Yes, you read the title of this blog entry correctly. I got a rejection letter from an agent yesterday and I was happy to get it! Now, before you start thinking I've gone off my rocker--which, by the way, happened a loooong time ago--allow me to explain.
Since the beginning of my ebook author odyssey, I've felt at home with the vision and voice of the ebook community. Naturally drawn to alternative forms of expression, I embraced the rich variety available through epublishers. One year into my dalliance with writing, I made a five-year career plan. It included expanding my skills, tackling the task of full length novels, and working my way up the epublishing food chain. I stuck to this plan for another year...and then I was seduced by the darkside.
Author friends of mine, being supportive and fabulous as ever, began to encourage me to sub my work to agents. Ugh. An agent? Really? Don't get me wrong. I have the utmost respect for agents as professionals and human beings, but I don't feel that print publishing as a whole is the future of the industry, so why buy into it? Because I'm as human as the next author and the prospect of a print contract conjured up reveries of six-figure advances and my name plastered all over Barnes and Noble. So I started the painful process query letters. Queeeeeery letters. Note: in my head, the term 'query letters' is accompanied by Darth Vader's Theme. Dun, dun, dunnnn, dun, da, dunnnn, dun, da, dunnnnn.
Anyhoo, after months of battling constant rejection for reasons as far flung as my some of my heriones' panties, a dark cloud descended over the entire process of writing. I'd just about decided to swear off agents for good when a friend passed along an intriguing contest--sum up my book in 140 characters or less. Not 140 words. Characters. I thought it sounded fun so I entered. Unfortunately, I was one of the winners. Stars in my eyes again, I forked over my complete manuscript. I received an email confirmation that the agency received my manuscript and that it would take 6-8 weeks for them to respond. Cool.
And I waited.
And I waited. During this waiting period, the excitement of the unknown mixed with the dread of another rejection letter weighed on me. My daily 1000 words started to feel an awful lot like work. Perhaps the energy it took to keep hope alive for all those weeks sapped the creative impulse I pour into my stories. Who knows? The exhaustion was compounded by the fact that even if the agent decided to represent the manuscript, the waiting had just begun. There's the wait to see if any publisher would read it and then another wait while it sat at the bottom of an editor's TBR pile. Crap.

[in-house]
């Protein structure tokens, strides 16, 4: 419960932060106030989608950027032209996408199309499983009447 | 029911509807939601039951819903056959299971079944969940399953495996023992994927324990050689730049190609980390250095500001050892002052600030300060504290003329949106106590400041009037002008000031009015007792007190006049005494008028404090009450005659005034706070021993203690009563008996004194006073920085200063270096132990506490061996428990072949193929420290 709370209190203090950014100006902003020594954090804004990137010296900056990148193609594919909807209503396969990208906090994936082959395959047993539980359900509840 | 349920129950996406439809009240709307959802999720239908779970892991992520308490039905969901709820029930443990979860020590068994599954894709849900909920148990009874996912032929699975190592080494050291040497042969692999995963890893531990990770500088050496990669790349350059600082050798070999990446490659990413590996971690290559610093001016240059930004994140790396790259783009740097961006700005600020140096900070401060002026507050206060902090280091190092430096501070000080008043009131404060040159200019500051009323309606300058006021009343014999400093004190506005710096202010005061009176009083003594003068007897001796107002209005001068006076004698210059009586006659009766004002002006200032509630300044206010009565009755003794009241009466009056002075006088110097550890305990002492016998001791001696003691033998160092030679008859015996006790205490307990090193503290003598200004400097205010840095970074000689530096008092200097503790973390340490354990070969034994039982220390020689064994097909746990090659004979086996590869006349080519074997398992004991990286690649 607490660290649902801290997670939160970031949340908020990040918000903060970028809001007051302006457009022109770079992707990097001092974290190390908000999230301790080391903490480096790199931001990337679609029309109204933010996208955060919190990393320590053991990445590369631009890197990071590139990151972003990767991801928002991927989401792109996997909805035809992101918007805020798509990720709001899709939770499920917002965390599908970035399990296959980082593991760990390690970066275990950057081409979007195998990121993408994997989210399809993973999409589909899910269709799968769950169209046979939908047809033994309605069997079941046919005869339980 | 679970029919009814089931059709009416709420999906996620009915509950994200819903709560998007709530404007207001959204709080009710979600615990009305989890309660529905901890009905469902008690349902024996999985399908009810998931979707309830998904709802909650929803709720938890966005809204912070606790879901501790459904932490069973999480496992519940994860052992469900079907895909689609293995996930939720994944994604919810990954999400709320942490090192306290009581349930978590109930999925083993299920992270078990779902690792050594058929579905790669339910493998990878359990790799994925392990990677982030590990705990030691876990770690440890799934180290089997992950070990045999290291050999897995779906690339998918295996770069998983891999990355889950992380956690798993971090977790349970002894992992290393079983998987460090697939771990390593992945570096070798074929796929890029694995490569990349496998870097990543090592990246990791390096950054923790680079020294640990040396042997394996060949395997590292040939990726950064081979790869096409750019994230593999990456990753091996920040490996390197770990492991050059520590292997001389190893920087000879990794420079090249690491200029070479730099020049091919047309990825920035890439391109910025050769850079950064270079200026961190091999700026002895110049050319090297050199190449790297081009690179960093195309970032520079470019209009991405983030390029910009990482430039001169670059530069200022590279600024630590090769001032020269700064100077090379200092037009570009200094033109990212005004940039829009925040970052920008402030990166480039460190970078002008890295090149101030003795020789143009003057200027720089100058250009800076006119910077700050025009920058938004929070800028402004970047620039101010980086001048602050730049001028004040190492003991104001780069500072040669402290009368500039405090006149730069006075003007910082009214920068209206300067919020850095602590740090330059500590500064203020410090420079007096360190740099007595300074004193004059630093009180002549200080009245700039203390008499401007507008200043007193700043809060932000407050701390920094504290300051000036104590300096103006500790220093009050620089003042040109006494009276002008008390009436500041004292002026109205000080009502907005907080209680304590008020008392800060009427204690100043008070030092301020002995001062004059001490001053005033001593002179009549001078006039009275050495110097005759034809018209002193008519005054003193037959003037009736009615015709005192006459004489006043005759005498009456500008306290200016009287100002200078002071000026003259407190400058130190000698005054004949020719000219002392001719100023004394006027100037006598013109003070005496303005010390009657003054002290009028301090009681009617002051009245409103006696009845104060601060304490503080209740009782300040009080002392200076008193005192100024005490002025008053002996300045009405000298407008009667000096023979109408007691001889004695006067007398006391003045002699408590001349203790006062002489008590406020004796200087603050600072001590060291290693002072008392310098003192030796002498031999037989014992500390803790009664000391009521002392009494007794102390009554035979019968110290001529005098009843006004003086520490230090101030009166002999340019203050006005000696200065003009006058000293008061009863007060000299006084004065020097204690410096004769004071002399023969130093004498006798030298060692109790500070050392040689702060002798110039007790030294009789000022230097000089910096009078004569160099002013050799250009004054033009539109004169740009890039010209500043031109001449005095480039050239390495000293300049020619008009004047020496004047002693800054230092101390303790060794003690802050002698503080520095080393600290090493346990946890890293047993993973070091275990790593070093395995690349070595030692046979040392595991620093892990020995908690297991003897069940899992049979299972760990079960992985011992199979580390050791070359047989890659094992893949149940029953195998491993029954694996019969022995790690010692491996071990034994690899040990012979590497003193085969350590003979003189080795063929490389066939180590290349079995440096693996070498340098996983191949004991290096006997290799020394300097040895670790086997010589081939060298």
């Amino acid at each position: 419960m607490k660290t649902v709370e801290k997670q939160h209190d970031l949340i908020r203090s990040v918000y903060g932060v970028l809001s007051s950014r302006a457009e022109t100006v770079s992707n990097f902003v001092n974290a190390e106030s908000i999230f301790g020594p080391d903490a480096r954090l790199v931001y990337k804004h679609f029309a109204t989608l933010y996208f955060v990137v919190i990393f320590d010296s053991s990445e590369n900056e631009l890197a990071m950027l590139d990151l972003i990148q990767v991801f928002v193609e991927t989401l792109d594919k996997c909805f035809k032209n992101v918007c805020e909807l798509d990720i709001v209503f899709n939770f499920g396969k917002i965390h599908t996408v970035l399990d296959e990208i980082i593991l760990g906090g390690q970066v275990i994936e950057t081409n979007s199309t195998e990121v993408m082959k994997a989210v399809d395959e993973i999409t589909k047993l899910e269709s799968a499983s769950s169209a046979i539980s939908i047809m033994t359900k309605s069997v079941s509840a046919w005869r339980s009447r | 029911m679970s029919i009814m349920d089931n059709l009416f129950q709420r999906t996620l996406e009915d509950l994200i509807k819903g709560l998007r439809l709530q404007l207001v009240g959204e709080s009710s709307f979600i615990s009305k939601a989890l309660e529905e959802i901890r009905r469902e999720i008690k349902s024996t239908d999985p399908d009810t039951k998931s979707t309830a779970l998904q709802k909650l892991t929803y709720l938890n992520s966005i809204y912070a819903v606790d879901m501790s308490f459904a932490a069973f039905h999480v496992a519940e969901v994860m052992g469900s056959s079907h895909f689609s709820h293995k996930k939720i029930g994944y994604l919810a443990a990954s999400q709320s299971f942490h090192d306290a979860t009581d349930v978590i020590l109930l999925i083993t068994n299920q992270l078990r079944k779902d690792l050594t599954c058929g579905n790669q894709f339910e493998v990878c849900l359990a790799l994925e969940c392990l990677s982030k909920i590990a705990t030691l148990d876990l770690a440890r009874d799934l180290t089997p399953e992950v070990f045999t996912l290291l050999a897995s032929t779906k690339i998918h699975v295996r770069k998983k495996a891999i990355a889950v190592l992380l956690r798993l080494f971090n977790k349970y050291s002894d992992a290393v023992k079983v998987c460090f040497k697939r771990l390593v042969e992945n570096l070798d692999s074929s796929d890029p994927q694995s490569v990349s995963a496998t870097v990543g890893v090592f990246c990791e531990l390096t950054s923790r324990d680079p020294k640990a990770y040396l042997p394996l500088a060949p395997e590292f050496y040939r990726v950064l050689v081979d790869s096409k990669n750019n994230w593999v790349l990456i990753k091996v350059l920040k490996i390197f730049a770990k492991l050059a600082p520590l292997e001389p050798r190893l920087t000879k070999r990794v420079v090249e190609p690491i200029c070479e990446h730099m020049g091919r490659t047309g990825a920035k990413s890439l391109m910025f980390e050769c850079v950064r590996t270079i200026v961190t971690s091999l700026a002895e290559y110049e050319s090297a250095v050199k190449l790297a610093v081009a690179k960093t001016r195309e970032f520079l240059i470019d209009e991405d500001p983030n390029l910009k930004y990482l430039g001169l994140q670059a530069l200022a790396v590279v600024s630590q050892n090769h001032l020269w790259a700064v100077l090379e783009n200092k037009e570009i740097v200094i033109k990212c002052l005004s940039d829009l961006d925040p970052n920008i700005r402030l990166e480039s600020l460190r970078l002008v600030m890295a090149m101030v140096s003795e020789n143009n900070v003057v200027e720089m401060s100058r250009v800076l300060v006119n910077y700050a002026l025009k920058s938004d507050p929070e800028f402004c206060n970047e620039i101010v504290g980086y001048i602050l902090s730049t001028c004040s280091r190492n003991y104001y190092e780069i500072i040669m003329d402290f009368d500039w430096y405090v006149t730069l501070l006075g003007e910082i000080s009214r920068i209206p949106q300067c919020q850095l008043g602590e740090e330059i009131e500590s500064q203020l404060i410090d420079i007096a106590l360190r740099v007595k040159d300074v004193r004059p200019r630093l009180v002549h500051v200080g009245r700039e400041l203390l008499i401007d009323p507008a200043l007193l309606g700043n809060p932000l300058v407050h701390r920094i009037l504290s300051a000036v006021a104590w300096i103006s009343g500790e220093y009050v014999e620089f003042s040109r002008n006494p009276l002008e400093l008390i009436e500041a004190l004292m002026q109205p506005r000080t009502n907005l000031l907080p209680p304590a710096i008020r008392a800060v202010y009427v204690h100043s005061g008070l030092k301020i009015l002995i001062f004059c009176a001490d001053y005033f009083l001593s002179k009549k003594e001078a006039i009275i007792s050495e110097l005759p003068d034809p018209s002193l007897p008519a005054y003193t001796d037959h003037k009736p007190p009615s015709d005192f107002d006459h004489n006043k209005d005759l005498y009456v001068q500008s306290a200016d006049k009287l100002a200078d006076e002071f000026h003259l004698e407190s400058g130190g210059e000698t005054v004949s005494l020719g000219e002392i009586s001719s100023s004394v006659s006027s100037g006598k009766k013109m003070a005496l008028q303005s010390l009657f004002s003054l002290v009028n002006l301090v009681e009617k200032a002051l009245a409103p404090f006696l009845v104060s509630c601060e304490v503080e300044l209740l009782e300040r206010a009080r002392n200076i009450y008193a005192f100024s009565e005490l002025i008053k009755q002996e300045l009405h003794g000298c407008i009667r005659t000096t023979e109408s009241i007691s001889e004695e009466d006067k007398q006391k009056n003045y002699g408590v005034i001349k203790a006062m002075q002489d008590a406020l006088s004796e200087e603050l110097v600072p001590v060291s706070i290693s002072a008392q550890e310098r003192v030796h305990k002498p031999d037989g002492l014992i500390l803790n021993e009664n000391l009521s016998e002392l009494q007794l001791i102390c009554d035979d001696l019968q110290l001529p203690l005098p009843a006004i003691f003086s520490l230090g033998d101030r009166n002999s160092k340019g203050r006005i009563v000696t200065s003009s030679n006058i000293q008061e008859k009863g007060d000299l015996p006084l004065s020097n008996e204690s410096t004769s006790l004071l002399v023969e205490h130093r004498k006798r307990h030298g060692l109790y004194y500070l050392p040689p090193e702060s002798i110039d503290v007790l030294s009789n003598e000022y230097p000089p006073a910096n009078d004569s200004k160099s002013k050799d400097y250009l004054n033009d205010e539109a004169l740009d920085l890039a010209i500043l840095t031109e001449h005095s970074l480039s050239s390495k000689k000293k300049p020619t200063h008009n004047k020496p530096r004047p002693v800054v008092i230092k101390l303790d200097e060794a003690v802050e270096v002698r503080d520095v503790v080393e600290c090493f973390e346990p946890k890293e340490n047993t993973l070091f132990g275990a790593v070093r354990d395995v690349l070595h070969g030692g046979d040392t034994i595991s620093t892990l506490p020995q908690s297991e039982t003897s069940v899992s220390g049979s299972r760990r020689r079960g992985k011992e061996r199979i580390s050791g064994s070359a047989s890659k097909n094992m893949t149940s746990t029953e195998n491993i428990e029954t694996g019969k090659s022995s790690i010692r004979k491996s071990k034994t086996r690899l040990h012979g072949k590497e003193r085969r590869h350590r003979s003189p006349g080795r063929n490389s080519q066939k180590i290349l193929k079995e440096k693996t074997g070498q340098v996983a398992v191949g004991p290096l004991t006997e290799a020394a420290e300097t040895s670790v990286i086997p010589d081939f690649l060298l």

Finally the 8th week passed, but I'd still received--say it with me all you writers out there--no response!
Another week passed. And another. And another. Sixteen weeks later I received a polite, well-crafted, and thoughtful rejection. The agent pointed out the many strengths of my work, citing the pacing of the novel as her only problem. I appreciated the professional feedback. And instead of feeling down in the dumps about another rejection, I felt FREE. Free of the desire that had consumed me for so much time! And I felt overjoyed to return to my original path--exploring the future of this industry instead of hopping on to the tail end of a dinosaur. Sparkles and dollar signs cleared from my eyes, I saw with my own vision again: bringing tales of strong and sexually empowered heroines to the women of the ebook community. I write women's erotica because I feel it's an important excerise of my freedom of expression. Go girl power! That's all I've ever truly wanted. And it's good to be back.
So when I say, a rejection letter...what a relief, I absolutely mean it. And not with a smidge of irony.